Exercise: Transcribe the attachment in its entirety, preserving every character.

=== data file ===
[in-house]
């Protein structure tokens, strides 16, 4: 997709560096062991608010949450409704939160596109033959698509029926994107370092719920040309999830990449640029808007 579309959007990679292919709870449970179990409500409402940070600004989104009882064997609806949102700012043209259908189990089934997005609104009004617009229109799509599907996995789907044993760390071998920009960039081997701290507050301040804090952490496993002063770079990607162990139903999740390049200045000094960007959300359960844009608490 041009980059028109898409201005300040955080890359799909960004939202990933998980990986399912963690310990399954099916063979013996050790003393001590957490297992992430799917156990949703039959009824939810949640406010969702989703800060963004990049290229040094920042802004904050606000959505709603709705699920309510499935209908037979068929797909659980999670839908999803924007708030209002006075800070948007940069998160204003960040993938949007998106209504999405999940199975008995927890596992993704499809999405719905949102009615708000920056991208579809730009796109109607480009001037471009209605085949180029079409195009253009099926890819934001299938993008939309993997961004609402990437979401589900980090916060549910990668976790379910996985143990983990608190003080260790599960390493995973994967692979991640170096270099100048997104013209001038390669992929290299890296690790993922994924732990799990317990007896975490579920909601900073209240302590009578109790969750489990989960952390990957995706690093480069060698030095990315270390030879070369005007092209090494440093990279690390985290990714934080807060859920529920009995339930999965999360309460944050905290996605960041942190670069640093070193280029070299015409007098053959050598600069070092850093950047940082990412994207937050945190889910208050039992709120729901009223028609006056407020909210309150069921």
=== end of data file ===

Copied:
[in-house]
């Protein structure tokens, strides 16, 4: 997709560096062991608010949450409704939160596109033959698509029926994107370092719920040309999830990449640029808007 579309959007990679292919709870449970179990409500409402940070600004989104009882064997609806949102700012043209259908189990089934997005609104009004617009229109799509599907996995789907044993760390071998920009960039081997701290507050301040804090952490496993002063770079990607162990139903999740390049200045000094960007959300359960844009608490 041009980059028109898409201005300040955080890359799909960004939202990933998980990986399912963690310990399954099916063979013996050790003393001590957490297992992430799917156990949703039959009824939810949640406010969702989703800060963004990049290229040094920042802004904050606000959505709603709705699920309510499935209908037979068929797909659980999670839908999803924007708030209002006075800070948007940069998160204003960040993938949007998106209504999405999940199975008995927890596992993704499809999405719905949102009615708000920056991208579809730009796109109607480009001037471009209605085949180029079409195009253009099926890819934001299938993008939309993997961004609402990437979401589900980090916060549910990668976790379910996985143990983990608190003080260790599960390493995973994967692979991640170096270099100048997104013209001038390669992929290299890296690790993922994924732990799990317990007896975490579920909601900073209240302590009578109790969750489990989960952390990957995706690093480069060698030095990315270390030879070369005007092209090494440093990279690390985290990714934080807060859920529920009995339930999965999360309460944050905290996605960041942190670069640093070193280029070299015409007098053959050598600069070092850093950047940082990412994207937050945190889910208050039992709120729901009223028609006056407020909210309150069921």